The quilt is queen-size and completely covers me as I work on it. It is so heavy (mostly due to all that denim) that I can really only work on it during the winter. It’s actually been several years since I did so (like many things, it took a backseat to grad school). I’m determined to get back to work on it again now that the weather is turning colder. It will no doubt be several more years before I can finally finish the edges and call it done. Not unlike a scrapbook, it documents nearly half of my life thus far. Every stitch has been done by hand. It is my opus.
Customs officials, take note that this post is based on legend and not necessarily fact.
My maternal grandfather was an Army officer and was twice stationed in Heidelberg, Germany, with his young family. On one of these tours of duty, family lore has it that my grandmother, Grace, became besotted with a begonia of such beauty, she simply had to have one of her own. And when it came time to make the journey back to the United States, that begonia was coming with her, come hell or high water.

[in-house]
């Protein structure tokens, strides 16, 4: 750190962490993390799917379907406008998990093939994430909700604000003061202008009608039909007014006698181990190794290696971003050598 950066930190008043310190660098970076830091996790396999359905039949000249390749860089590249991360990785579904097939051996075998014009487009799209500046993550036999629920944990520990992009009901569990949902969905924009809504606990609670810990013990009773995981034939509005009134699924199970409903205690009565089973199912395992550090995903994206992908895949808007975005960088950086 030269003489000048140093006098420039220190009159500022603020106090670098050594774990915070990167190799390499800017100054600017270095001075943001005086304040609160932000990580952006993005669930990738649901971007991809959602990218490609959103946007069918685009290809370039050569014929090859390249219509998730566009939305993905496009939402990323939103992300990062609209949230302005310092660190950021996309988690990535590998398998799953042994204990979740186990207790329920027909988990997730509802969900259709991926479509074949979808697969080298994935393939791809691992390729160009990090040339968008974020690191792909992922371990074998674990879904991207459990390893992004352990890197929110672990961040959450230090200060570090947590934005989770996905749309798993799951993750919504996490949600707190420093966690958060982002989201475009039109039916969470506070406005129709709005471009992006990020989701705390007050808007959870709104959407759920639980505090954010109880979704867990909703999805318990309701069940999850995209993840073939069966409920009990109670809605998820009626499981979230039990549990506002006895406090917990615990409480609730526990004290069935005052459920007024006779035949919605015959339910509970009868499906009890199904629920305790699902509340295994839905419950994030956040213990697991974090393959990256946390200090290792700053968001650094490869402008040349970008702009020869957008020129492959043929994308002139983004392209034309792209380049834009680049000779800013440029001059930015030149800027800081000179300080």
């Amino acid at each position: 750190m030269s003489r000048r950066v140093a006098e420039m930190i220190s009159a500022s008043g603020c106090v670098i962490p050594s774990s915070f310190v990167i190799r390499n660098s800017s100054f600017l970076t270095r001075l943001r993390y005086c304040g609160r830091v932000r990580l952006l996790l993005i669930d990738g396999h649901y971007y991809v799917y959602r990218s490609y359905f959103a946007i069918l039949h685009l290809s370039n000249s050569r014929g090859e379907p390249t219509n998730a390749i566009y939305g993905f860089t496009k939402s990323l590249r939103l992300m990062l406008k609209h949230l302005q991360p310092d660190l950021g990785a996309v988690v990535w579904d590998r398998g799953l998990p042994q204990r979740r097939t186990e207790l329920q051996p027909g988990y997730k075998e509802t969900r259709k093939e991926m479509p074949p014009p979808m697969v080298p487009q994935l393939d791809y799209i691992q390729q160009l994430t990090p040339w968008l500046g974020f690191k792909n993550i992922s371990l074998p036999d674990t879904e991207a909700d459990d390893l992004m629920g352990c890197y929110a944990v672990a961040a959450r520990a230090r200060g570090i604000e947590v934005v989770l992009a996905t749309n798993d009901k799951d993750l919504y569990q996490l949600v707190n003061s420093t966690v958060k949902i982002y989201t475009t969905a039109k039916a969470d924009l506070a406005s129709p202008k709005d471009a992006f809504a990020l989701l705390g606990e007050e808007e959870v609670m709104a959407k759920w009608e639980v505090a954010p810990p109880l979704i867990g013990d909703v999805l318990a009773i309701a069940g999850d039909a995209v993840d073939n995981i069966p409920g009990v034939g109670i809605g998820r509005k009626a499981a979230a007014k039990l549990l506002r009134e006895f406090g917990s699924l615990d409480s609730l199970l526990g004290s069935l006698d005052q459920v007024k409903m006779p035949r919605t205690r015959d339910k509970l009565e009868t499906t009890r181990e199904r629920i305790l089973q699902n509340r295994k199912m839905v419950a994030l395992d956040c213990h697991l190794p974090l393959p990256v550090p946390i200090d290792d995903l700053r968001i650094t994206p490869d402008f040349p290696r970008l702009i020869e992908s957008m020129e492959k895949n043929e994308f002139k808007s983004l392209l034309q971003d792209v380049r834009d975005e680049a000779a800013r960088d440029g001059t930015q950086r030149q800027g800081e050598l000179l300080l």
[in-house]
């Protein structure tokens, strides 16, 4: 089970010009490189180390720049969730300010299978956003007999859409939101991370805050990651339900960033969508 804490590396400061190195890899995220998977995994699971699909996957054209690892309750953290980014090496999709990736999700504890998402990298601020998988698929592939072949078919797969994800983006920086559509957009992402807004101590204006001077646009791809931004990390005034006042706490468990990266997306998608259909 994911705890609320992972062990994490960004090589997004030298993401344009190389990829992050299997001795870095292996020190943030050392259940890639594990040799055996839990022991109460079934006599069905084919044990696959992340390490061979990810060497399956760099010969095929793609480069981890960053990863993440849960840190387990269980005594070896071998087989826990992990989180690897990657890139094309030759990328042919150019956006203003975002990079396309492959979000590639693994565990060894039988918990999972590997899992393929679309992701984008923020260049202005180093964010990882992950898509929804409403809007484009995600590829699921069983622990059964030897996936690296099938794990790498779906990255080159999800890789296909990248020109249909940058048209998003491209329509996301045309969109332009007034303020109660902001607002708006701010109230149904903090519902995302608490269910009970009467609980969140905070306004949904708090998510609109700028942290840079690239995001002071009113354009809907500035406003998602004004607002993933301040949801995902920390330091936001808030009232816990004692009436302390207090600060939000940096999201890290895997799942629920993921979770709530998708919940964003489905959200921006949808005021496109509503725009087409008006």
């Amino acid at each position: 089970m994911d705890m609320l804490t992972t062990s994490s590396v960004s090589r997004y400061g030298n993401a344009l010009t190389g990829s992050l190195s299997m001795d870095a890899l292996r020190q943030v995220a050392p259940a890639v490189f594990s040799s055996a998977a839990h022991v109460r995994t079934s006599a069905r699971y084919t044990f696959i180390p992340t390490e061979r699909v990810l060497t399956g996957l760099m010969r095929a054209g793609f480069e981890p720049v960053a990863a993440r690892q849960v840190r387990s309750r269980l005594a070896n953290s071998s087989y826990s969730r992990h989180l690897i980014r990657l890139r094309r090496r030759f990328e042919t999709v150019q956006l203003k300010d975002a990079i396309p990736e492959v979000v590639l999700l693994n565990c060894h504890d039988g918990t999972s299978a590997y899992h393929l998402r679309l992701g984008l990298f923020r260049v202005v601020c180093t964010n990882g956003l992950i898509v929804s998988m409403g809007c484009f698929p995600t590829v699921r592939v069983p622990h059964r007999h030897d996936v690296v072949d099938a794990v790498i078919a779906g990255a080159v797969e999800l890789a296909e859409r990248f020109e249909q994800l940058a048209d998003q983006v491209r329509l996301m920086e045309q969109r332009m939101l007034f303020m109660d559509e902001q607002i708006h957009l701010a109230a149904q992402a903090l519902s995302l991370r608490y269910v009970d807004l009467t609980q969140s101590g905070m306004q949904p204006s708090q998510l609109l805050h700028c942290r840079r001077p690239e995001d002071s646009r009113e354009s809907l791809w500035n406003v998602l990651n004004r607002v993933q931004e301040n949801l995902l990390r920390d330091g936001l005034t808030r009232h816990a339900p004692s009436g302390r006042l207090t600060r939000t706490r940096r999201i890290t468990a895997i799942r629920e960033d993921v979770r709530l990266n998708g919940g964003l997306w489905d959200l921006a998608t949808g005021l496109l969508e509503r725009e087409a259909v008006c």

Her solution: to smuggle cuttings of that begonia in her suitcase — amidst her unmentionables — during the journey (by boat, no less) back across the Atlantic.
To this day, nearly every female member of my family has at least one descendant of that immigrant begonia potted on a windowsill or taking root in in a jar. One of my aunts is rumored to be coddling no less than 32 cuttings at any given time, to ensure the line doesn’t die off.
This particular begonia plant produces tiny, delicate pink flowers on a rather irregular basis (at least according to my own experience). Here is a picture of buds my plant boasted earlier this summer.
After my mom died, I found one tiny begonia bud preserved in a flower press among her possessions. I included it in a scrapbook I just completed about her (pictured here with what I think is a Gerber daisy flower — these were her favorite).